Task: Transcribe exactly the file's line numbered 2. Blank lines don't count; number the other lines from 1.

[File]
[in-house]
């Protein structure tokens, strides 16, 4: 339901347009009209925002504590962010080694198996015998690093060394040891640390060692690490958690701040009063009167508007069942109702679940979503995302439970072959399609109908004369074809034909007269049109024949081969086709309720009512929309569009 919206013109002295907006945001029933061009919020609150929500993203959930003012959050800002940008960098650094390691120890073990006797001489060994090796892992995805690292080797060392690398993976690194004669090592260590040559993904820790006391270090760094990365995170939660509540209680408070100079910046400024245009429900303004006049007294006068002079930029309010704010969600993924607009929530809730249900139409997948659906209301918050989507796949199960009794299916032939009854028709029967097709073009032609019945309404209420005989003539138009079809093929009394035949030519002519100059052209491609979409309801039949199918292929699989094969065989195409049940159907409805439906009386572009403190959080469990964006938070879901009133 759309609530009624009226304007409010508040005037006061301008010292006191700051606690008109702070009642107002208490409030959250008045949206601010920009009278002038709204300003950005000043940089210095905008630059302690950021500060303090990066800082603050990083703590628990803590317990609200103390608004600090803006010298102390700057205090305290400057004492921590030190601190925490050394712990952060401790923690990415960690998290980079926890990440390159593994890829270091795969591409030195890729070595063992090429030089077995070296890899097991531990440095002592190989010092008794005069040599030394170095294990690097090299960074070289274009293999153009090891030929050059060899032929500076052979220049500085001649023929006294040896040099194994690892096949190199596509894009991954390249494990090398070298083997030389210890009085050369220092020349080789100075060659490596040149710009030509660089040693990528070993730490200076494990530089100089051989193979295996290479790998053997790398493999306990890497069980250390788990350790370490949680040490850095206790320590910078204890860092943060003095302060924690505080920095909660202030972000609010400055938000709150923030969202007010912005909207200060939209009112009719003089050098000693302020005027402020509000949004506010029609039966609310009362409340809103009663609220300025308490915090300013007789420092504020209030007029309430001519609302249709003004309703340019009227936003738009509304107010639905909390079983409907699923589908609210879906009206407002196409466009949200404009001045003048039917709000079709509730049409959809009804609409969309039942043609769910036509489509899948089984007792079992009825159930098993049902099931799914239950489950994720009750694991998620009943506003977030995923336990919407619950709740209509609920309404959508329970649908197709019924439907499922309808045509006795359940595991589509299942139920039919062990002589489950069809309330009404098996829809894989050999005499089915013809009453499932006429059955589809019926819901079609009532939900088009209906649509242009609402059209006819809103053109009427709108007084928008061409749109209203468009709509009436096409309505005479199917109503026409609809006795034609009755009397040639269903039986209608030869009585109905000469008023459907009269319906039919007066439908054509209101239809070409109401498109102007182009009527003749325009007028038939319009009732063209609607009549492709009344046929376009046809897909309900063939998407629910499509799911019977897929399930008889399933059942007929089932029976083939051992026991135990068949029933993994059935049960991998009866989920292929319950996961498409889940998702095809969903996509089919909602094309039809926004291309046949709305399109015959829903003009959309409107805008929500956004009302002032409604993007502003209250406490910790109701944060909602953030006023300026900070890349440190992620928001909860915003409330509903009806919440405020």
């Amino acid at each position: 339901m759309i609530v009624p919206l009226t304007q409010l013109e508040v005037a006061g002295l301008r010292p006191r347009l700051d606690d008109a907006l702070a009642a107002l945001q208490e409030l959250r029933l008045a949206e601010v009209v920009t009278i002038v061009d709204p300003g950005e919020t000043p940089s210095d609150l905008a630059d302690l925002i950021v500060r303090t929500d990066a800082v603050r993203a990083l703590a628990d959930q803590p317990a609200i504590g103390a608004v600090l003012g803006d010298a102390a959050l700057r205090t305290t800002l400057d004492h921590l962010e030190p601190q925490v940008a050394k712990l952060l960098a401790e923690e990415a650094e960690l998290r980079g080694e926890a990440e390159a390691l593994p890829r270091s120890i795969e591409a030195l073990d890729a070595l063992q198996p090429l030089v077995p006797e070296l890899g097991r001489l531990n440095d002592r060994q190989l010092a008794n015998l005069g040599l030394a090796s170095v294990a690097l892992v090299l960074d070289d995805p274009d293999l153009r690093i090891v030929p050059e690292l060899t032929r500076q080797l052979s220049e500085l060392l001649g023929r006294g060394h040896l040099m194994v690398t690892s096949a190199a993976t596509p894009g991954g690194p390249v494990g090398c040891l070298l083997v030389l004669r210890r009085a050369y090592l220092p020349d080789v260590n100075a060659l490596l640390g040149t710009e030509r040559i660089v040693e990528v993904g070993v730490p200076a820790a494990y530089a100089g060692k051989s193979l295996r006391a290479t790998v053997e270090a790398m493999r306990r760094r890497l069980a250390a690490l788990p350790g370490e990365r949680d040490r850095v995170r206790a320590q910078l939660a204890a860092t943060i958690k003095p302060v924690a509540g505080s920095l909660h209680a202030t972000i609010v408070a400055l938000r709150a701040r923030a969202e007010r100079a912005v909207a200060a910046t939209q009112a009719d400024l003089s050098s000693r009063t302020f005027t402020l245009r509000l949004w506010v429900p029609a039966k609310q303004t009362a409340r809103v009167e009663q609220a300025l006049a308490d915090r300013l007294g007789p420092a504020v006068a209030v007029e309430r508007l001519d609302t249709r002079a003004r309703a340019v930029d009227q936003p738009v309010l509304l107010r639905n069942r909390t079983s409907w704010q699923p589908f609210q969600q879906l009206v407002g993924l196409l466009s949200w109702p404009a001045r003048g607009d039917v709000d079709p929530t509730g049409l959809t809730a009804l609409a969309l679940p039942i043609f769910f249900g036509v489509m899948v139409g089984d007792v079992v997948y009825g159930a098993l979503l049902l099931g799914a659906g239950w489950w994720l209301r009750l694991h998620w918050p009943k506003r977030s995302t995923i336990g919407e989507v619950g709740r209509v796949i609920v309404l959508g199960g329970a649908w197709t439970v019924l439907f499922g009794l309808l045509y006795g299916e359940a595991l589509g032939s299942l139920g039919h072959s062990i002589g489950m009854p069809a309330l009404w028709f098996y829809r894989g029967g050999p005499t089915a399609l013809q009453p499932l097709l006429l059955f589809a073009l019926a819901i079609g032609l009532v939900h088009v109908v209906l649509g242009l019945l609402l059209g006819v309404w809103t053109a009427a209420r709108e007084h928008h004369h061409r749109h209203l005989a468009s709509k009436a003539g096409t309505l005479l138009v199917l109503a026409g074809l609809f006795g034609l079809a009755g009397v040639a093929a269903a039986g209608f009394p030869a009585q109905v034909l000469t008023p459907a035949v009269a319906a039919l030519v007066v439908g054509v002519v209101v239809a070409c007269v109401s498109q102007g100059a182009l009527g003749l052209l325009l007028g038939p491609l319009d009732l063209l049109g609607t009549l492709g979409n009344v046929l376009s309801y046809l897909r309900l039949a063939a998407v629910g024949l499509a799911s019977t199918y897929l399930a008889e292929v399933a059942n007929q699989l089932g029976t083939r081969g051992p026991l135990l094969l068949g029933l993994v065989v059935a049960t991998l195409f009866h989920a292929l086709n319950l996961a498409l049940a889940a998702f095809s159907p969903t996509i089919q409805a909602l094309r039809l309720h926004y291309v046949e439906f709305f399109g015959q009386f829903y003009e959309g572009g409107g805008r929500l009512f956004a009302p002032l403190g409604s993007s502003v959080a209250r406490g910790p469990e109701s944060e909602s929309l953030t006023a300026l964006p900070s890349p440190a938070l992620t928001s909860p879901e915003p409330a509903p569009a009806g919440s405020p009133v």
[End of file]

């Protein structure tokens, strides 16, 4: 339901347009009209925002504590962010080694198996015998690093060394040891640390060692690490958690701040009063009167508007069942109702679940979503995302439970072959399609109908004369074809034909007269049109024949081969086709309720009512929309569009 919206013109002295907006945001029933061009919020609150929500993203959930003012959050800002940008960098650094390691120890073990006797001489060994090796892992995805690292080797060392690398993976690194004669090592260590040559993904820790006391270090760094990365995170939660509540209680408070100079910046400024245009429900303004006049007294006068002079930029309010704010969600993924607009929530809730249900139409997948659906209301918050989507796949199960009794299916032939009854028709029967097709073009032609019945309404209420005989003539138009079809093929009394035949030519002519100059052209491609979409309801039949199918292929699989094969065989195409049940159907409805439906009386572009403190959080469990964006938070879901009133 759309609530009624009226304007409010508040005037006061301008010292006191700051606690008109702070009642107002208490409030959250008045949206601010920009009278002038709204300003950005000043940089210095905008630059302690950021500060303090990066800082603050990083703590628990803590317990609200103390608004600090803006010298102390700057205090305290400057004492921590030190601190925490050394712990952060401790923690990415960690998290980079926890990440390159593994890829270091795969591409030195890729070595063992090429030089077995070296890899097991531990440095002592190989010092008794005069040599030394170095294990690097090299960074070289274009293999153009090891030929050059060899032929500076052979220049500085001649023929006294040896040099194994690892096949190199596509894009991954390249494990090398070298083997030389210890009085050369220092020349080789100075060659490596040149710009030509660089040693990528070993730490200076494990530089100089051989193979295996290479790998053997790398493999306990890497069980250390788990350790370490949680040490850095206790320590910078204890860092943060003095302060924690505080920095909660202030972000609010400055938000709150923030969202007010912005909207200060939209009112009719003089050098000693302020005027402020509000949004506010029609039966609310009362409340809103009663609220300025308490915090300013007789420092504020209030007029309430001519609302249709003004309703340019009227936003738009509304107010639905909390079983409907699923589908609210879906009206407002196409466009949200404009001045003048039917709000079709509730049409959809009804609409969309039942043609769910036509489509899948089984007792079992009825159930098993049902099931799914239950489950994720009750694991998620009943506003977030995923336990919407619950709740209509609920309404959508329970649908197709019924439907499922309808045509006795359940595991589509299942139920039919062990002589489950069809309330009404098996829809894989050999005499089915013809009453499932006429059955589809019926819901079609009532939900088009209906649509242009609402059209006819809103053109009427709108007084928008061409749109209203468009709509009436096409309505005479199917109503026409609809006795034609009755009397040639269903039986209608030869009585109905000469008023459907009269319906039919007066439908054509209101239809070409109401498109102007182009009527003749325009007028038939319009009732063209609607009549492709009344046929376009046809897909309900063939998407629910499509799911019977897929399930008889399933059942007929089932029976083939051992026991135990068949029933993994059935049960991998009866989920292929319950996961498409889940998702095809969903996509089919909602094309039809926004291309046949709305399109015959829903003009959309409107805008929500956004009302002032409604993007502003209250406490910790109701944060909602953030006023300026900070890349440190992620928001909860915003409330509903009806919440405020």